The NFL scheduled each team to have a divisional game in Week 17 in order to create meaningful competition through the end of the season -- and to try and prevent teams from resting key players with a playoff berth already secured.
Remember the uproar when the unbeaten Colts pulled players at the expense of perfection last season?
Well, perfection was an afterthought a month into the campaign and now there's near-unprecedented uncertainty heading into the final month of a season, where no team has emerged as a juggernaut and two 2009 playoff teams with big expectations in 2010 -- Dallas and Minnesota -- fired their coaches.
What's unfolded pretty much assures that starters will be playing through the end of the regular season because playoff spots won't be determined until then.
These games will set playoff course
"Anything you talk about now could have nothing to do with a month from now," said Rams coach Steve Spagnuolo, whose team is tied with Seattle for the NFC West lead at 5-6. "It means nothing. It changes so quickly. Anybody who thinks they're at the end of the road and thinks there's no chance to make the playoffs now could end up in the playoffs a la the New York Jets last season."
Or the opposite could happen. Division leaders like Chicago or Indianapolis or New England could endure two or three losses down the stretch and be left out of the postseason because no team stands alone.
The teams with the best records -- the Falcons, Jets and Patriots (9-2), the Ravens, Steelers and Bears (8-3) -- the Saints share that mark but are second in the NFC South -- all have company atop their divisions. Then there's the majority of teams, mired together, still sorting through their self-made muck, trying to emerge.
The pressure to win won't come later. It starts now, with two division titles at stake in huge Week 13 games.
The Steelers and Ravens meet in an AFC North showdown, with Pittsburgh trying to even the season series and gain a game advantage over its host rival. Monday night, the Jets travel to New England for AFC East supremacy -- at least for a week. Their innate dislike for one another mixed with Jets coach Rex Ryan's brashness and New England's 5-0 mark at home has this pegged as the game of the weekend.
A lot of football remains to be played, but the outcome of these games could dictate not only who wins their respective divisions and gets into the playoffs, but also who claims home-field advantage since these are the two divisions in the AFC where mediocrity isn't the standard.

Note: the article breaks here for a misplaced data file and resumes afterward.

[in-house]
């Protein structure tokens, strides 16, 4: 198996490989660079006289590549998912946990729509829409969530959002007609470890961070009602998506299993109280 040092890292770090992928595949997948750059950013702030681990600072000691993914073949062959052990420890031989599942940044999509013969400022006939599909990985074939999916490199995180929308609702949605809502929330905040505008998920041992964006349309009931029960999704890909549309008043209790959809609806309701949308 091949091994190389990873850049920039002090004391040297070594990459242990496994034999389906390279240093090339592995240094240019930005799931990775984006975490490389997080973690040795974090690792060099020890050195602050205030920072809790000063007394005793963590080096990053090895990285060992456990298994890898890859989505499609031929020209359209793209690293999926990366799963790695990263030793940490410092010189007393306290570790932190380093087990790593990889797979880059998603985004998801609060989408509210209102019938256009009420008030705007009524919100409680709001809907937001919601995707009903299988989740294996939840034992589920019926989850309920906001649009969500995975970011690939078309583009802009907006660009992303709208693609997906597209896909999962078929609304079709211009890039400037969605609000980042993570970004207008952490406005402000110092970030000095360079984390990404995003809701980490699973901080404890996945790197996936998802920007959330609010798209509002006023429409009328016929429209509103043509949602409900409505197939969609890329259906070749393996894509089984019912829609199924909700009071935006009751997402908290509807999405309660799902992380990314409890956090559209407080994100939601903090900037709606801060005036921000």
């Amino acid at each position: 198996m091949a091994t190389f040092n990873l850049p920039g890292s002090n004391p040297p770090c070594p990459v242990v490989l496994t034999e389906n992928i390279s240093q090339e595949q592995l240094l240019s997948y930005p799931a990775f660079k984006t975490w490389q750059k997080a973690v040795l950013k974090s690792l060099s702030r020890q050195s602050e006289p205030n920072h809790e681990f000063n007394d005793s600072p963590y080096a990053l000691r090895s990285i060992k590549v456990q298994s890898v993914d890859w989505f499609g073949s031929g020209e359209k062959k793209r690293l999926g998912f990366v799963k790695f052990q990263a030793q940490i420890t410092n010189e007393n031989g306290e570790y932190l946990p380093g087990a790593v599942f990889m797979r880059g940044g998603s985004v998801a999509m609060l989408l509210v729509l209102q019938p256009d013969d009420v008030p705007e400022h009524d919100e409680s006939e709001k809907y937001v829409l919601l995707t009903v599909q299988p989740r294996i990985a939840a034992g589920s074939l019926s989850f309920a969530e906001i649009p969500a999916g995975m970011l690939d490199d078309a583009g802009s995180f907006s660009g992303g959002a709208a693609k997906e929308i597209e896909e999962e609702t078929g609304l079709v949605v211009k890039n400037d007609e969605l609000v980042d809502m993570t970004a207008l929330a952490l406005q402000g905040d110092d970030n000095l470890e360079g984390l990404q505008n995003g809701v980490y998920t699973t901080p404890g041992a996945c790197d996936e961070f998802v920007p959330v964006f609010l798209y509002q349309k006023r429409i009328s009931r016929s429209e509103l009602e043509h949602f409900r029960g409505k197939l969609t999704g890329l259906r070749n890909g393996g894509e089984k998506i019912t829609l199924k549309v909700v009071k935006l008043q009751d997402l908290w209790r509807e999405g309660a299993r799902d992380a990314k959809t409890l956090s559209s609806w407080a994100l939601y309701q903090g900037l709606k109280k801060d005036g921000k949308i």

To the latter point, that mediocrity -- at least record wise -- is what's driving this potentially thrilling December.
Nine teams (Detroit, Buffalo, Carolina, Minnesota, Cleveland, Cincinnati, Denver, Dallas and Arizona) are all but out of the playoff hunt. Though mathematically they're still alive, each team is at least two games back of its division leaders.
Nowhere is the logjam more intriguing than in the AFC South and both Western divisions.
Indianapolis' injuries have caught up to it as it's lost two in a row and is tied with Jacksonville atop the AFC South at 6-5. The Colts won't go eight consecutive seasons with at least 12 wins. They might not even reach double-digit victories -- or the playoffs.
In the AFC West, San Diego (6-5) is making its typical late-season charge but now the question remains whether it dug itself too deep of a hole early. While Oakland (5-6) remains in play, the division-leading Chiefs (7-4) don't seem to be going away. Kansas City, which is built to play in inclement weather late in the season because of its punishing run game, opened its season with a victory over the Chargers. The two teams meet again Dec. 12 in San Diego.
Spagnuolo's Rams have taken more than baby steps in getting to five victories after winning just once in 2009. Reaching eight wins might be all that it takes to win the NFC West. St. Louis' season finale at Seattle could be among the handful of divisional games in Week 17 that sets the playoff brackets. Then again, if either or both teams falter much, the door will be open for San Francisco to get involved.
It's what the season is and it's why few, if any teams, will even have the option of resting key players at the end of the season.